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4/26/09 8:00:05 PM


Join the growing online community of leaders and managers in Asia

Stay attuned with regular updates of news and events at AIM Log on to www.theaimblog.com

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4/26/09 8:00:06 PM


ClassNotes M B M / M BA

M M

Penelope “Naning” Lagoc Yee, MBM 1990

Wenzhong (Jack) Niu MM 1998

writes: “I started a Google group of our AIM MBA Batch ‘90. Another classmate then started a Facebook group (Aim 90) to make it easier for us to network. This group is private and by invitation only. The Google and Facebook groups have grown and we would like to invite more of our batch mates to join. All they have to do is to go to this link: http://www.facebook.com/people/ Naning_Lagoc_Yee/1330037805. They can then sign up on Facebook, add me as a friend and I can start connecting them to our AIM ‘90 group and our batch mates. We are all having a great time reconnecting and sharing stories and pictures.”

is now the North Asia Service Director, Honeywell Building Solutions for Honeywell International. Jack writes: “The most significant moment in my career in terms of moving forward, is being relocated to Beijing. I joined Rockwell Automation in Sept. 2002 after 11 years in Otis at my home city of Tianjin. “At the end of 2003, I joined Honeywell as the country service business manager of Honeywell Building Solutions, to lead the business growth of China building services. Then, I took on a new managerial role as China Service Director and acting China GM. In 2007, I was promoted as North Asia Service Director to lead service operations in China, Hong Kong, Taiwan, Korea and Japan. “I still remember the time that Professor J. Gavino interviewed me (working at Otis) in Beijing in 1995 (two years before I enrolled into MM program in 1997). “I should give my special thanks to Professor J. Gavino and Professor F. Roman due to their interesting lectures on strategy management and insights in our class, and their great advice and comments as my MRR advisors. (I got clean pass in my MRR defense!) “I was impressed by the experience sharing of Professor Vic Lim in the class and I recently read the article in alumni magazine about his contributions to AIM, esp. MM. Professor Bing Azanza also provided me a lot of knowledge in Finance and Accounting. “As a student, I remember being excited for our group to win the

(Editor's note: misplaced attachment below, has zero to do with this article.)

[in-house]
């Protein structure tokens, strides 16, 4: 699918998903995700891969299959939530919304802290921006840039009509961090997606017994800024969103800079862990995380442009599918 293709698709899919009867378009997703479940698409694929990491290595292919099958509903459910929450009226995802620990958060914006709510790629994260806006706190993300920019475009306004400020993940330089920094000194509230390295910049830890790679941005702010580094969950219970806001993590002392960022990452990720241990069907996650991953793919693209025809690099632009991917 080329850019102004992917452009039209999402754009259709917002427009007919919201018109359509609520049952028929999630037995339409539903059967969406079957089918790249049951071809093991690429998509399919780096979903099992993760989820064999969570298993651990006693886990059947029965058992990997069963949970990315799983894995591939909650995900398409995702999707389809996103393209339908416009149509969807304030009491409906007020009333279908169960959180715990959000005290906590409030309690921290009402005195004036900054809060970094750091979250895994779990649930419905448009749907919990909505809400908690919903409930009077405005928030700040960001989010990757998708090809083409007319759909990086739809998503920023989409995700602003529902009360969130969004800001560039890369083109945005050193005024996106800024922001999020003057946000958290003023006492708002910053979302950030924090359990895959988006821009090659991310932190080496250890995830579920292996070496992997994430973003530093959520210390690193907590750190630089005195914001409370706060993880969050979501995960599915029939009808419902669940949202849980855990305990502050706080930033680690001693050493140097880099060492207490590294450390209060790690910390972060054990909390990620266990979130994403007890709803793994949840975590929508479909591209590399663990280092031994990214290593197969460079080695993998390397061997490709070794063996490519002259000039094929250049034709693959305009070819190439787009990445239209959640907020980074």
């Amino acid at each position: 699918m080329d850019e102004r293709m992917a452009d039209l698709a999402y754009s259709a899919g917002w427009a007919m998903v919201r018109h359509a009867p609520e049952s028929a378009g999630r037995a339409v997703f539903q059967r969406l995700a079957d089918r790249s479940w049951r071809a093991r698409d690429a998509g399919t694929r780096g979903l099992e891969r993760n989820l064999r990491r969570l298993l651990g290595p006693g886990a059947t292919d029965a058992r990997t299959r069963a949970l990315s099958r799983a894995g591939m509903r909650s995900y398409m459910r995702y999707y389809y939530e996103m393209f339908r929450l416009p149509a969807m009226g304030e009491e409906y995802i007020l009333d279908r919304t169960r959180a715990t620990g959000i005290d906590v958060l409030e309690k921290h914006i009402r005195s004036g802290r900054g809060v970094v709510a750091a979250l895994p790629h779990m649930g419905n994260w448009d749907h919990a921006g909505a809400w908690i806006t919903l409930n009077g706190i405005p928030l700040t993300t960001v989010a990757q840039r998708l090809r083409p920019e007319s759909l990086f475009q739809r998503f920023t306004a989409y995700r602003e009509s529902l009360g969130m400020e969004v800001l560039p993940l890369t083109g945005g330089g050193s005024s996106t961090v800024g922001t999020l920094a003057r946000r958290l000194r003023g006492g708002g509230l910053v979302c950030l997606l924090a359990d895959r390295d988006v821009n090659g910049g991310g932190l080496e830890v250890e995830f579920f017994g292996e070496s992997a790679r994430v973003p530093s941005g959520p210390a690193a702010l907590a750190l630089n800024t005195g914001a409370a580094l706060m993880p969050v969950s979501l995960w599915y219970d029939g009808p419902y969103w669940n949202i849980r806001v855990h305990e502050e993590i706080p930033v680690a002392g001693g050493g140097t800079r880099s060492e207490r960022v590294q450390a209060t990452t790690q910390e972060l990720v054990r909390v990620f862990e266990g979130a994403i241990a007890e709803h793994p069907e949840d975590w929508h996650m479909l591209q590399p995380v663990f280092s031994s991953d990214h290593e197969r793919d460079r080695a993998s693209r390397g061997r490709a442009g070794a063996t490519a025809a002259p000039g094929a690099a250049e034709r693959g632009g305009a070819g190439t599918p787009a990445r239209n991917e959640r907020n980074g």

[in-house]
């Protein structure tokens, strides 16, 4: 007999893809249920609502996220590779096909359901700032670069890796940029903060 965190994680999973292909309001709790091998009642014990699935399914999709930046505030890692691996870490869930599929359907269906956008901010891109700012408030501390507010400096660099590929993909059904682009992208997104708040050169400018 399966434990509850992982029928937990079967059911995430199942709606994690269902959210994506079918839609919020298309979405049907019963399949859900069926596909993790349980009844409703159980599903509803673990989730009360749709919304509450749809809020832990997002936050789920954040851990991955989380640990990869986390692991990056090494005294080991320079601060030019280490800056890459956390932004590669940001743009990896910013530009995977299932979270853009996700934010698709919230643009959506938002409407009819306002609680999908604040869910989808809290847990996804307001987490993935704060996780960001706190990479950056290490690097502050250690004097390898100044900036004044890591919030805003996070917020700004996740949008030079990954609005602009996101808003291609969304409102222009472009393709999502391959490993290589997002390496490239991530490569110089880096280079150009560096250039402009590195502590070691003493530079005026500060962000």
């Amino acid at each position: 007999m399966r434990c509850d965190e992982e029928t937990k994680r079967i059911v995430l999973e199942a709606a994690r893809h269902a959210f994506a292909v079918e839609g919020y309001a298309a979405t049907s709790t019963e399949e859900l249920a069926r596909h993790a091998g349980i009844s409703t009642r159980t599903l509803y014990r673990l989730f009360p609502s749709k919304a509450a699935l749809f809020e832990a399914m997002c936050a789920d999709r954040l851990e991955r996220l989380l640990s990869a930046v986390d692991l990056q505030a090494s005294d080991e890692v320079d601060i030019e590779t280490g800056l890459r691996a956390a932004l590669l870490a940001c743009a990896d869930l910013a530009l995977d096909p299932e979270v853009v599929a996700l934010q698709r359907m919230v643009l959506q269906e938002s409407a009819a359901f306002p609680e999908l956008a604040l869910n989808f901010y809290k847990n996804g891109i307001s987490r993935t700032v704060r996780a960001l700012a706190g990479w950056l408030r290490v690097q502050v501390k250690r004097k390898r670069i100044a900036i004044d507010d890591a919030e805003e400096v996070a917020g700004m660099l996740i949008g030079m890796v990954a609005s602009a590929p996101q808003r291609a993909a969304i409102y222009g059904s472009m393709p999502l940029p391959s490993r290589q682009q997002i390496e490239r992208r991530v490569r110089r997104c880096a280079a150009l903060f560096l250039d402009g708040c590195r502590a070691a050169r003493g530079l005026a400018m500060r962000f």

Arlene M. Maneja MBA 2008 is now an Associate for SyCip, Salazar, Hernandez and Gatmaitan. Arlene writes: “As a lawyer, AIM taught me to have a broader perspective – to look beyond the regulatory framework, to see beyond obstacles and to come up with creative, proactive and feasible plans of action—and the importance of soft skills in effectively communicating these plans and in rallying people for support. “My MBA has opened a lot of opportunities, both local and abroad, for really interesting work. At present, my MBA has helped me transition into corporate law practice where I have the chance to participate in deals and transaction engineering. “Collectively, my professors hold a tremendous amount of intelligence, practical knowledge and wisdom culled